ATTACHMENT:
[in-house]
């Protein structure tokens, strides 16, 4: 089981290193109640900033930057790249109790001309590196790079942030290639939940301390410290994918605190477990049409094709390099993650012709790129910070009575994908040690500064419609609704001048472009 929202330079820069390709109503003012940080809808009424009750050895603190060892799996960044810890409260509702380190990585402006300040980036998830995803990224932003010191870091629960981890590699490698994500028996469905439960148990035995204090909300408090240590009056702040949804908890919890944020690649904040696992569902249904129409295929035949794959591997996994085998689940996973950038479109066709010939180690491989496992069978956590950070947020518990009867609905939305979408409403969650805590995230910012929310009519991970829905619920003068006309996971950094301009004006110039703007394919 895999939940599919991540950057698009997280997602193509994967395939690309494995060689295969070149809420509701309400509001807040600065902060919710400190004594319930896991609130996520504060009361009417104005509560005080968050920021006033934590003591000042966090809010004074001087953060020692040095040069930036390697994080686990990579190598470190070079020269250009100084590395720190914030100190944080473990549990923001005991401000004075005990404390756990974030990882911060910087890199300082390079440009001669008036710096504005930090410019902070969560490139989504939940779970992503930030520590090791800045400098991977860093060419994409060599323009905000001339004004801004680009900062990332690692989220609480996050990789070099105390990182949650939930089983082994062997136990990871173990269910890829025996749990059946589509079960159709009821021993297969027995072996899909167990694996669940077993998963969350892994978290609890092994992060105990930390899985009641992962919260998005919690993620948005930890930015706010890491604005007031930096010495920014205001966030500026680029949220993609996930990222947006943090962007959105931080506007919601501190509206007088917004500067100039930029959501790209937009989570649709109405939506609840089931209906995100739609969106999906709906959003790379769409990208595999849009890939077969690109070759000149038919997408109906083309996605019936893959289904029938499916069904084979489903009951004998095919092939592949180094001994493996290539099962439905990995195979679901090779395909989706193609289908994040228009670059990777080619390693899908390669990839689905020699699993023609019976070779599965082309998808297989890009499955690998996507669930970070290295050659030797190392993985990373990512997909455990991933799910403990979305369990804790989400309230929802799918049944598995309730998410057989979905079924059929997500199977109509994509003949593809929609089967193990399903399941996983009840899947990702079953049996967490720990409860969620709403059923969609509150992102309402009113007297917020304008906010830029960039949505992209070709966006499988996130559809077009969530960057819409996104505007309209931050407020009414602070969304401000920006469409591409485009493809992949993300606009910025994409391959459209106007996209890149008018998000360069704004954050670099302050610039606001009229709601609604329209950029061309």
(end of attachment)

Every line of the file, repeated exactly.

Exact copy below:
[in-house]
């Protein structure tokens, strides 16, 4: 089981290193109640900033930057790249109790001309590196790079942030290639939940301390410290994918605190477990049409094709390099993650012709790129910070009575994908040690500064419609609704001048472009 929202330079820069390709109503003012940080809808009424009750050895603190060892799996960044810890409260509702380190990585402006300040980036998830995803990224932003010191870091629960981890590699490698994500028996469905439960148990035995204090909300408090240590009056702040949804908890919890944020690649904040696992569902249904129409295929035949794959591997996994085998689940996973950038479109066709010939180690491989496992069978956590950070947020518990009867609905939305979408409403969650805590995230910012929310009519991970829905619920003068006309996971950094301009004006110039703007394919 895999939940599919991540950057698009997280997602193509994967395939690309494995060689295969070149809420509701309400509001807040600065902060919710400190004594319930896991609130996520504060009361009417104005509560005080968050920021006033934590003591000042966090809010004074001087953060020692040095040069930036390697994080686990990579190598470190070079020269250009100084590395720190914030100190944080473990549990923001005991401000004075005990404390756990974030990882911060910087890199300082390079440009001669008036710096504005930090410019902070969560490139989504939940779970992503930030520590090791800045400098991977860093060419994409060599323009905000001339004004801004680009900062990332690692989220609480996050990789070099105390990182949650939930089983082994062997136990990871173990269910890829025996749990059946589509079960159709009821021993297969027995072996899909167990694996669940077993998963969350892994978290609890092994992060105990930390899985009641992962919260998005919690993620948005930890930015706010890491604005007031930096010495920014205001966030500026680029949220993609996930990222947006943090962007959105931080506007919601501190509206007088917004500067100039930029959501790209937009989570649709109405939506609840089931209906995100739609969106999906709906959003790379769409990208595999849009890939077969690109070759000149038919997408109906083309996605019936893959289904029938499916069904084979489903009951004998095919092939592949180094001994493996290539099962439905990995195979679901090779395909989706193609289908994040228009670059990777080619390693899908390669990839689905020699699993023609019976070779599965082309998808297989890009499955690998996507669930970070290295050659030797190392993985990373990512997909455990991933799910403990979305369990804790989400309230929802799918049944598995309730998410057989979905079924059929997500199977109509994509003949593809929609089967193990399903399941996983009840899947990702079953049996967490720990409860969620709403059923969609509150992102309402009113007297917020304008906010830029960039949505992209070709966006499988996130559809077009969530960057819409996104505007309209931050407020009414602070969304401000920006469409591409485009493809992949993300606009910025994409391959459209106007996209890149008018998000360069704004954050670099302050610039606001009229709601609604329209950029061309």